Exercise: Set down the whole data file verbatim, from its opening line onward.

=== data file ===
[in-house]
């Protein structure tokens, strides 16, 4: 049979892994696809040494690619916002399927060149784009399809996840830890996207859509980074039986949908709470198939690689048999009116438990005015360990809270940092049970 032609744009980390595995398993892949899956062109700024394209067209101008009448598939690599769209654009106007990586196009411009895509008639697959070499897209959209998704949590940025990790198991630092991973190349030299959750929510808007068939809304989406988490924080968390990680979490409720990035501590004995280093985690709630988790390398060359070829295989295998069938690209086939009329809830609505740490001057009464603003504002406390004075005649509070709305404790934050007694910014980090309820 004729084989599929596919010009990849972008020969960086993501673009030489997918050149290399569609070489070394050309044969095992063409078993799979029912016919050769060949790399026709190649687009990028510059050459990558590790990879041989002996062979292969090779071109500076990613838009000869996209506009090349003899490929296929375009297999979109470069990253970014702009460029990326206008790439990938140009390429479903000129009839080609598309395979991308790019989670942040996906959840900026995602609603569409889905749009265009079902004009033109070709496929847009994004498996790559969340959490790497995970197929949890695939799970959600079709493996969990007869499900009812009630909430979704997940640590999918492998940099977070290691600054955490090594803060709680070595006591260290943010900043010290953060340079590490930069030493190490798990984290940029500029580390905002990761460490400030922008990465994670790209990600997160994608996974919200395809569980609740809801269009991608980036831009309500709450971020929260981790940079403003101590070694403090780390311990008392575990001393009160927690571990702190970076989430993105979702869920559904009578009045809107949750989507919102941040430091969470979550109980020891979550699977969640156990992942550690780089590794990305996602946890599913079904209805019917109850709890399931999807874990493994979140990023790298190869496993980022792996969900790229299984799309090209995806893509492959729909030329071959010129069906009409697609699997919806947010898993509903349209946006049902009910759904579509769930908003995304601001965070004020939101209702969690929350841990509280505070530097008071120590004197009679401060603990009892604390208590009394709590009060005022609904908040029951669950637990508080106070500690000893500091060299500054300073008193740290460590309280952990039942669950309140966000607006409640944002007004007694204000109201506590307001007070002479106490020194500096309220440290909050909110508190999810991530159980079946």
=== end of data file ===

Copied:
[in-house]
């Protein structure tokens, strides 16, 4: 049979892994696809040494690619916002399927060149784009399809996840830890996207859509980074039986949908709470198939690689048999009116438990005015360990809270940092049970 032609744009980390595995398993892949899956062109700024394209067209101008009448598939690599769209654009106007990586196009411009895509008639697959070499897209959209998704949590940025990790198991630092991973190349030299959750929510808007068939809304989406988490924080968390990680979490409720990035501590004995280093985690709630988790390398060359070829295989295998069938690209086939009329809830609505740490001057009464603003504002406390004075005649509070709305404790934050007694910014980090309820 004729084989599929596919010009990849972008020969960086993501673009030489997918050149290399569609070489070394050309044969095992063409078993799979029912016919050769060949790399026709190649687009990028510059050459990558590790990879041989002996062979292969090779071109500076990613838009000869996209506009090349003899490929296929375009297999979109470069990253970014702009460029990326206008790439990938140009390429479903000129009839080609598309395979991308790019989670942040996906959840900026995602609603569409889905749009265009079902004009033109070709496929847009994004498996790559969340959490790497995970197929949890695939799970959600079709493996969990007869499900009812009630909430979704997940640590999918492998940099977070290691600054955490090594803060709680070595006591260290943010900043010290953060340079590490930069030493190490798990984290940029500029580390905002990761460490400030922008990465994670790209990600997160994608996974919200395809569980609740809801269009991608980036831009309500709450971020929260981790940079403003101590070694403090780390311990008392575990001393009160927690571990702190970076989430993105979702869920559904009578009045809107949750989507919102941040430091969470979550109980020891979550699977969640156990992942550690780089590794990305996602946890599913079904209805019917109850709890399931999807874990493994979140990023790298190869496993980022792996969900790229299984799309090209995806893509492959729909030329071959010129069906009409697609699997919806947010898993509903349209946006049902009910759904579509769930908003995304601001965070004020939101209702969690929350841990509280505070530097008071120590004197009679401060603990009892604390208590009394709590009060005022609904908040029951669950637990508080106070500690000893500091060299500054300073008193740290460590309280952990039942669950309140966000607006409640944002007004007694204000109201506590307001007070002479106490020194500096309220440290909050909110508190999810991530159980079946």